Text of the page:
By Elizabeth Holland
The USA FREEDOM Act (H.R. 2048, S. 1123) was reintroduced in both chambers of Congress yesterday by a bipartisan, bicameral coalition of members. Though more limited in scope than legislation by the same name which ultimately failed to pass last year, the USA FREEDOM Act of 2015 would end the National Security Agency’s ongoing bulk collection of domestic phone records and prevent the government from establishing new bulk collection programs under several other authorities. AALL urges Congress to move swiftly to adopt the USA FREEDOM Act, which we believe to be a significant first step forward toward making these important reforms.
Falling somewhere between the 113th Congress’s weak House-passed bill and the compromise Senate version, the current iteration of the USA FREEDOM Act includes important privacy and transparency provisions. The bill would end the bulk collection of Americans’ communications records under Section 215 of the USA PATRIOT Act, the Foreign Intelligence Surveillance Act (FISA) pen register authority, and National Security Letter (NSL) statutes. Under the legislation, all significant constructions or interpretations of law by the FISA court must be made public. The bill would also create a panel of amicus curie to provide guidance on matters of privacy and civil liberties, communications technology, and other technical or legal matters.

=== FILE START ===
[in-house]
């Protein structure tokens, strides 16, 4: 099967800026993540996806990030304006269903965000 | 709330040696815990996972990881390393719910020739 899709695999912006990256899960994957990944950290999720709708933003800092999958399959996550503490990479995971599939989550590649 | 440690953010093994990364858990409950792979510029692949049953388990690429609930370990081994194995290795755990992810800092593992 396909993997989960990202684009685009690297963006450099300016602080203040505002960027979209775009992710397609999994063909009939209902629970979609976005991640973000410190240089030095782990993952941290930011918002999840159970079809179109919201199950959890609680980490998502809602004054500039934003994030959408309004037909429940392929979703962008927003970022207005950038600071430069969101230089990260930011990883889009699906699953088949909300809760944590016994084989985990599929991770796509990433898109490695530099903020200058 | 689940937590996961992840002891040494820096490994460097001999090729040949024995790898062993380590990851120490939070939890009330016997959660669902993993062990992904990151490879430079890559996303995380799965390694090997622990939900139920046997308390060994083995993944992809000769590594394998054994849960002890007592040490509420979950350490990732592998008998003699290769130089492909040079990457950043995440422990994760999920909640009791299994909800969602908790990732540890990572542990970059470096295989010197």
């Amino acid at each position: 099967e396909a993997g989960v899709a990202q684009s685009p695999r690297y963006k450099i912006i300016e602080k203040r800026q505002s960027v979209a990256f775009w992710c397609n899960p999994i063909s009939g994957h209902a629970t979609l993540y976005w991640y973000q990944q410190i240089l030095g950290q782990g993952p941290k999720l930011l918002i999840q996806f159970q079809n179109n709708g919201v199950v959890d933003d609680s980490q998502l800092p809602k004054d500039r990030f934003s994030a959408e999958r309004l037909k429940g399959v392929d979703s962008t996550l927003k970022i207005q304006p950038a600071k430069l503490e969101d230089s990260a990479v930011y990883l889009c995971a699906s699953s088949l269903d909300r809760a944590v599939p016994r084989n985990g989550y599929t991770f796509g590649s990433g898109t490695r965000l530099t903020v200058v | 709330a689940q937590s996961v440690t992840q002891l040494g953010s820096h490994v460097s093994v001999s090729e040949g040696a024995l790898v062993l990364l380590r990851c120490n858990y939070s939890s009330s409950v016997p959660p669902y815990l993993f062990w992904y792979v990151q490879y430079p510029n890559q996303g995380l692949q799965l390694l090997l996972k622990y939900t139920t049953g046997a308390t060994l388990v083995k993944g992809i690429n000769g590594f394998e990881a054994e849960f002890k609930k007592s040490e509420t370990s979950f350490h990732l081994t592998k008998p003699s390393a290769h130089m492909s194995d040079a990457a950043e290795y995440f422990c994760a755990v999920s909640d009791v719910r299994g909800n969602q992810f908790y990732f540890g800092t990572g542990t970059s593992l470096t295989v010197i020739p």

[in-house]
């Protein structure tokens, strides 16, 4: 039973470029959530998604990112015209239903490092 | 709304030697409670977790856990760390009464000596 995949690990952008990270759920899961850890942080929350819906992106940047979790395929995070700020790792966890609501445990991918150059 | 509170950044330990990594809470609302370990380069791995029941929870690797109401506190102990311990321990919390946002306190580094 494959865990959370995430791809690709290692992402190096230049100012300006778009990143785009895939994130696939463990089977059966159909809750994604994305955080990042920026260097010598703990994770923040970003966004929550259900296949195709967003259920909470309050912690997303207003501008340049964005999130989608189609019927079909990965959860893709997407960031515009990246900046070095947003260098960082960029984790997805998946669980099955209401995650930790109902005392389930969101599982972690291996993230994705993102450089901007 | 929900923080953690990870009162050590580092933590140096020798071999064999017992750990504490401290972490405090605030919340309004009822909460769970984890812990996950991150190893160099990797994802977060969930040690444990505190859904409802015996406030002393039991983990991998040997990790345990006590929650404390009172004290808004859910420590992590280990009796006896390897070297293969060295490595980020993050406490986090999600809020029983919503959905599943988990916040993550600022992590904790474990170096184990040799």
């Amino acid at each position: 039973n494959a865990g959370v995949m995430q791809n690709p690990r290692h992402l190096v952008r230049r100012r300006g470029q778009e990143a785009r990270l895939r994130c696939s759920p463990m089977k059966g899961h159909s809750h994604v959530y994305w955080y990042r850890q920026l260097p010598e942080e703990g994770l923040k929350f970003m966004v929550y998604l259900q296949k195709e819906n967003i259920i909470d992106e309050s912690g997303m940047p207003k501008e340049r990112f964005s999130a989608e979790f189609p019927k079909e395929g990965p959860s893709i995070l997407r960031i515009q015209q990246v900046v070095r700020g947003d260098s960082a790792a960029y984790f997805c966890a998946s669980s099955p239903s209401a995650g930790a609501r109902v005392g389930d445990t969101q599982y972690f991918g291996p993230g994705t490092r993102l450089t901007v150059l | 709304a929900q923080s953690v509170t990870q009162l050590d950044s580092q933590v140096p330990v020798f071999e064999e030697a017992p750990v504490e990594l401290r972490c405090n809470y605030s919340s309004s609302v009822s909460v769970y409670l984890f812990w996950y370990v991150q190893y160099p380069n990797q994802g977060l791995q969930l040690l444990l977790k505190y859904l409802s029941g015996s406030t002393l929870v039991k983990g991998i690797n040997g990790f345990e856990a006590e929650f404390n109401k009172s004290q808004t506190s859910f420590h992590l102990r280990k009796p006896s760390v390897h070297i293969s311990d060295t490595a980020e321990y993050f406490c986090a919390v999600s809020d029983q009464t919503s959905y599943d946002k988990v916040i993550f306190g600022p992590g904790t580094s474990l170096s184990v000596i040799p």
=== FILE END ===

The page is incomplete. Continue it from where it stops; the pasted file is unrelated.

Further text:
With the June 1 expiration of PATRIOT Act provisions approaching, the House Judiciary Committee is scheduled to markup the USA FREEDOM Act tomorrow. AALL urges the Committee to adopt amendments to restore the oversight, transparency, and accountability requirements included in the 113th Congress’s compromise bill. In addition, we support the proposed bipartisan Poe-Lofgren Amendment to amend and close the “backdoor loophole” under Section 702 of FISA to prohibit searches of data collected for the purpose of finding the communications of a U.S. person. A similar amendment was adopted in the Fiscal Year 2015 Defense Appropriations bill.
AALL opposes clean reauthorization of Section 215 without amendment. In its current form, the USA FREEDOM Act offers a path for effective and meaningful reform to restore privacy and transparency and we urge its swift enactment.